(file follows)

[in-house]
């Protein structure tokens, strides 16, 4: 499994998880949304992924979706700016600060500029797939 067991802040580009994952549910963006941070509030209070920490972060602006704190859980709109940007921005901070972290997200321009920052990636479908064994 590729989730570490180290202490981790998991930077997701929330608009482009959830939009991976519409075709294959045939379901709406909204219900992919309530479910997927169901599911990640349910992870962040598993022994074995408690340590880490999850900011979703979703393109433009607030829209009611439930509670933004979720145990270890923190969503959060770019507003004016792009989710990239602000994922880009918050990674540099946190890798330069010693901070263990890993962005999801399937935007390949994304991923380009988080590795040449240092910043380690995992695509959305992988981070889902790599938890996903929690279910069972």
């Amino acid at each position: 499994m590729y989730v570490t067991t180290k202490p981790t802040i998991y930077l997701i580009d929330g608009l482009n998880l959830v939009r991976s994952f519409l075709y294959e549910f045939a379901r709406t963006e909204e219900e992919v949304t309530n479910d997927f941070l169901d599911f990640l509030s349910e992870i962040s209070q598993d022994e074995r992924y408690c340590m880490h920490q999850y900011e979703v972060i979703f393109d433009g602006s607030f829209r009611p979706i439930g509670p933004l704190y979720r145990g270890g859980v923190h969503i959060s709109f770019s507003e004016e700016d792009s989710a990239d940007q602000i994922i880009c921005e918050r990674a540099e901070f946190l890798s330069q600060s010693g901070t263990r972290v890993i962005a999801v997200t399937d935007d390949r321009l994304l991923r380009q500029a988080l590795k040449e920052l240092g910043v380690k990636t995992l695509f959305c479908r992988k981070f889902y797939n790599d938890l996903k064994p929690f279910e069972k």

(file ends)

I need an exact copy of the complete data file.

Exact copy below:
[in-house]
């Protein structure tokens, strides 16, 4: 499994998880949304992924979706700016600060500029797939 067991802040580009994952549910963006941070509030209070920490972060602006704190859980709109940007921005901070972290997200321009920052990636479908064994 590729989730570490180290202490981790998991930077997701929330608009482009959830939009991976519409075709294959045939379901709406909204219900992919309530479910997927169901599911990640349910992870962040598993022994074995408690340590880490999850900011979703979703393109433009607030829209009611439930509670933004979720145990270890923190969503959060770019507003004016792009989710990239602000994922880009918050990674540099946190890798330069010693901070263990890993962005999801399937935007390949994304991923380009988080590795040449240092910043380690995992695509959305992988981070889902790599938890996903929690279910069972």
């Amino acid at each position: 499994m590729y989730v570490t067991t180290k202490p981790t802040i998991y930077l997701i580009d929330g608009l482009n998880l959830v939009r991976s994952f519409l075709y294959e549910f045939a379901r709406t963006e909204e219900e992919v949304t309530n479910d997927f941070l169901d599911f990640l509030s349910e992870i962040s209070q598993d022994e074995r992924y408690c340590m880490h920490q999850y900011e979703v972060i979703f393109d433009g602006s607030f829209r009611p979706i439930g509670p933004l704190y979720r145990g270890g859980v923190h969503i959060s709109f770019s507003e004016e700016d792009s989710a990239d940007q602000i994922i880009c921005e918050r990674a540099e901070f946190l890798s330069q600060s010693g901070t263990r972290v890993i962005a999801v997200t399937d935007d390949r321009l994304l991923r380009q500029a988080l590795k040449e920052l240092g910043v380690k990636t995992l695509f959305c479908r992988k981070f889902y797939n790599d938890l996903k064994p929690f279910e069972k």